Columbia OKs tax levy

If current projections are accurate, property owners in Columbia will experience a reduction in property tax rates for the fourth consecutive year.

The Columbia City Council on Monday night approved a tax levy of $3,174,218 for the 2023 tax year ending April 30, 2024. 

The taxes will be collected during the 2024 Monroe County property tax cycle. 

Even though the levy request is a 5 percent increase over the previous year, Columbia City Administrator Doug Brimm explained the city’s property tax rate would decrease about 0.6 percent if the equalized assessed valuation of Columbia properties increases 5.63 percent, which is the current average increase for the city in the past five years.

Brimm also noted in the agenda report the 5.63 percent EAV increase is “conservative,” and he added if the city’s property tax rate is lower in 2024, it would be the eighth such reduction in the past nine years.

Aldermen also approved amendments to Columbia’s code of ordinances concerning approved uses in BP-2 business park zones to include language to allow a “mobile vending business park” and “entertainment venue (indoor)” in those areas. 

The amendments were discussed during the Nov. 20 meeting and will also repeal a section of the business code, replacing “mobile food vendors” with “mobile vending” and revising license requirements for such vendors. 

The council approved the changes unanimously, although there was some discussion about possible outdoor entertainment and other noise concerns in one of the city’s two BP-2 zones.

Columbia Building Official Justin Osterhage explained entertainment and off-street parking regulations are included in the amendments, adding that mobile vending is the primary function of a property, and outdoor entertainment would only be allowed in conjunction with the operation of a mobile business.

Brimm further explained staff felt the entertainment aspect of the amendments would not be a problem because the location of BP-2 areas in Columbia are “isolated” from residential areas.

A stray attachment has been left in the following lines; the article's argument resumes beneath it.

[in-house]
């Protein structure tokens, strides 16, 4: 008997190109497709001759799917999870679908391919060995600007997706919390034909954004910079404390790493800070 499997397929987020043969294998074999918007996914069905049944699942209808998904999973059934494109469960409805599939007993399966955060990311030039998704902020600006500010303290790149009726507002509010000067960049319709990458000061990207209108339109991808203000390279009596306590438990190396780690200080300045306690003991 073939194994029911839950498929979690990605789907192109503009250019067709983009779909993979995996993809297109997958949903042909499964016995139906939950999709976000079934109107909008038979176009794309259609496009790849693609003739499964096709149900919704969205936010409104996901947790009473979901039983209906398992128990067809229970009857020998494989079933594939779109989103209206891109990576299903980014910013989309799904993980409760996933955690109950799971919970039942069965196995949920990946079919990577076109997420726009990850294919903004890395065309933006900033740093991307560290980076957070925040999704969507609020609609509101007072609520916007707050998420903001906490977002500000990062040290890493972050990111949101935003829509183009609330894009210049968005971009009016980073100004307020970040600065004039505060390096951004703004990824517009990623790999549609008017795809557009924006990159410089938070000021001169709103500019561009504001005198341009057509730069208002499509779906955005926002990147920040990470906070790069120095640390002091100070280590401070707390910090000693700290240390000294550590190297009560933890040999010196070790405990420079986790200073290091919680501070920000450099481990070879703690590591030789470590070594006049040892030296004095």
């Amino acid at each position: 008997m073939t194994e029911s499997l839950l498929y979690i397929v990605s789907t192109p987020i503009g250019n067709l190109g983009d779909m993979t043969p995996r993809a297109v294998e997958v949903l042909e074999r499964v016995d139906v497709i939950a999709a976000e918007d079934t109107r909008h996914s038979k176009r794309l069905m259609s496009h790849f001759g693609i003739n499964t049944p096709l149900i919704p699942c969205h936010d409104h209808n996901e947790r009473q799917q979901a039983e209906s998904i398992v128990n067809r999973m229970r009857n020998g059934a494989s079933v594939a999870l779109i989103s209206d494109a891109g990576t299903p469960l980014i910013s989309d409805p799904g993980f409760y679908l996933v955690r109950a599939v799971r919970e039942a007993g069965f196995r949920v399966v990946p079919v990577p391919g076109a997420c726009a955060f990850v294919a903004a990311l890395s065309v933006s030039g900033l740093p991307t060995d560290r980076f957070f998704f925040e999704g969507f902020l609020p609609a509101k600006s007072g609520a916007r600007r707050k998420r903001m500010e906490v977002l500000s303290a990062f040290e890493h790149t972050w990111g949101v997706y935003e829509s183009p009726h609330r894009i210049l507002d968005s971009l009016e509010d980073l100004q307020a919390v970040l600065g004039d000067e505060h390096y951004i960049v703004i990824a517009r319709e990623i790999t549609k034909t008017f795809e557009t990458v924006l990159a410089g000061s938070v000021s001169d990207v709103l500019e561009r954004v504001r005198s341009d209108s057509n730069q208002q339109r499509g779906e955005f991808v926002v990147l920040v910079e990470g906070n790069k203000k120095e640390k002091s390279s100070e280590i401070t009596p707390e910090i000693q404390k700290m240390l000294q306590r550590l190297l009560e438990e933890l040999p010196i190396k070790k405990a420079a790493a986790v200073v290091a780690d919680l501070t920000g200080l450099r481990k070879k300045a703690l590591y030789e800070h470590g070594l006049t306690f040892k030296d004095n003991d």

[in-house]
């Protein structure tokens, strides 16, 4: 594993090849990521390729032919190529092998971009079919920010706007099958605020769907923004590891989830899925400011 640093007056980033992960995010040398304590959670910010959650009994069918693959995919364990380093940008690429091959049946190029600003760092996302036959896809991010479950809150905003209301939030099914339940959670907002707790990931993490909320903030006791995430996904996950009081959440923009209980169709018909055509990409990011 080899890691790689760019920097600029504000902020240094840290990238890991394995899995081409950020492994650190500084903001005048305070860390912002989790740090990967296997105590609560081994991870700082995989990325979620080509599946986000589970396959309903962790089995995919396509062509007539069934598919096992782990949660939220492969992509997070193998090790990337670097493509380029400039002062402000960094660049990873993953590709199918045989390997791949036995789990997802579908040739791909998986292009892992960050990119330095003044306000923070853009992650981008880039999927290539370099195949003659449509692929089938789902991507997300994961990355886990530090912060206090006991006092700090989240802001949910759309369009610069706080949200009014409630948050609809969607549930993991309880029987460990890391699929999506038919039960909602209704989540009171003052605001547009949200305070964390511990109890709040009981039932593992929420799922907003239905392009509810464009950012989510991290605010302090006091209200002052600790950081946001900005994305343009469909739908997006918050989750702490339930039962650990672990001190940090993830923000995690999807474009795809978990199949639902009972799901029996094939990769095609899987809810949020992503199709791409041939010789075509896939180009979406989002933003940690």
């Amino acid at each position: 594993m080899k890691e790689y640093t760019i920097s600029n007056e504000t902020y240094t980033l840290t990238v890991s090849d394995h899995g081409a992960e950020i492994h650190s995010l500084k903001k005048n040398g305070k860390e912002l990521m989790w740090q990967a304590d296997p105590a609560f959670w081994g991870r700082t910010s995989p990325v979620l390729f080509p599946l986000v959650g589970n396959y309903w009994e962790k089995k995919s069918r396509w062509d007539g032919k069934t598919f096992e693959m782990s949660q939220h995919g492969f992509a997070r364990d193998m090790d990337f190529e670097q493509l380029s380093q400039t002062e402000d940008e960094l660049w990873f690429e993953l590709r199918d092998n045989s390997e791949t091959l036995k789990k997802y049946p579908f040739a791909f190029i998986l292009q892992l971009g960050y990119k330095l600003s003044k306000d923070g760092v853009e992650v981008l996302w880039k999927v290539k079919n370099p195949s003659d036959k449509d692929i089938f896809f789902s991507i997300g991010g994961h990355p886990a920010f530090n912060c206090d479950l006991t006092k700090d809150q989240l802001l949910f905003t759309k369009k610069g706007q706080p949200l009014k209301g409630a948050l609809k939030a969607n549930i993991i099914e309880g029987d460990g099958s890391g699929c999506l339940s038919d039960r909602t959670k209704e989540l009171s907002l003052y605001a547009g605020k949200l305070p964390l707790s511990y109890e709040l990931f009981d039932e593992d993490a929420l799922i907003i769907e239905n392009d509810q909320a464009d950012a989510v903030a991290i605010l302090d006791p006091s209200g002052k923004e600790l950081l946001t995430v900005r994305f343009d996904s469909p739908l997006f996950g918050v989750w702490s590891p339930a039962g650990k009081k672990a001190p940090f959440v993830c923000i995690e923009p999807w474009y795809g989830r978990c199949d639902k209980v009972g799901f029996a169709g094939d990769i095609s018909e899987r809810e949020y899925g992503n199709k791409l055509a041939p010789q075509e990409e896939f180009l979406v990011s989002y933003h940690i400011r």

When asked by aldermen about entertainment possibly violating the city’s existing noise ordinance, Osterhage explained a  proposed “outdoor theater” amendment was removed, saying the city has been contacted by a potential developer which has expressed interest in developing a “pretty big facility” which would be able to house music indoors.

He continued by adding he anticipated the proposal would facilitate “probably a 600-person occupancy load” for indoor entertainment.

While Columbia has a BP-2 zone along Schlemmer lane off Admiral Trost Drive, Brimm specifically mentioned a BP-2 zone near Ramsey and DD roads as the location of interest as it relates to the mobile vending and entertainment amendments.  

Brimm also read the city’s noise ordinance, noting noise between and 11 p.m. and 7 a.m. is “subject to greater scrutiny.”

To that point, Osterhage noted the potential developer had “contemplated other areas” for an indoor entertainment venue, but were drawn to the BP-2 zone in the northern part of the city because it is “more of an industrial warehousing environment out there with very low, or none, residential” representation.

Columbia Police Chief Jason Donjon addressed a question about possible noise complaints.

Donjon said he had met with the interested party about noise, and he suggested the building insulation be effective enough to contain noise and asked that speakers be pointed away from areas which might disrupt Columbia residents.

Donjon also said he advised the individual of the noise ordinance, explaining he didn’t want the venue built “and then we have to come out and make you quiet all the time, and it seemed very understood”  the developer was aware of the potential of noise concerns.  

In other action, the council approved a public hearing date of Jan. 16 at 6:45 p.m. to discuss a proposed business district along Route 3 and I-255 north from Sandbank Road to the city limits. The district would also include an area along DD and Palmer roads.

John Brancaglione of PGAV Planners will be on hand during the Dec. 18 city council meeting to review a draft of the proposed  business district plan. 

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Scott Woodsmall

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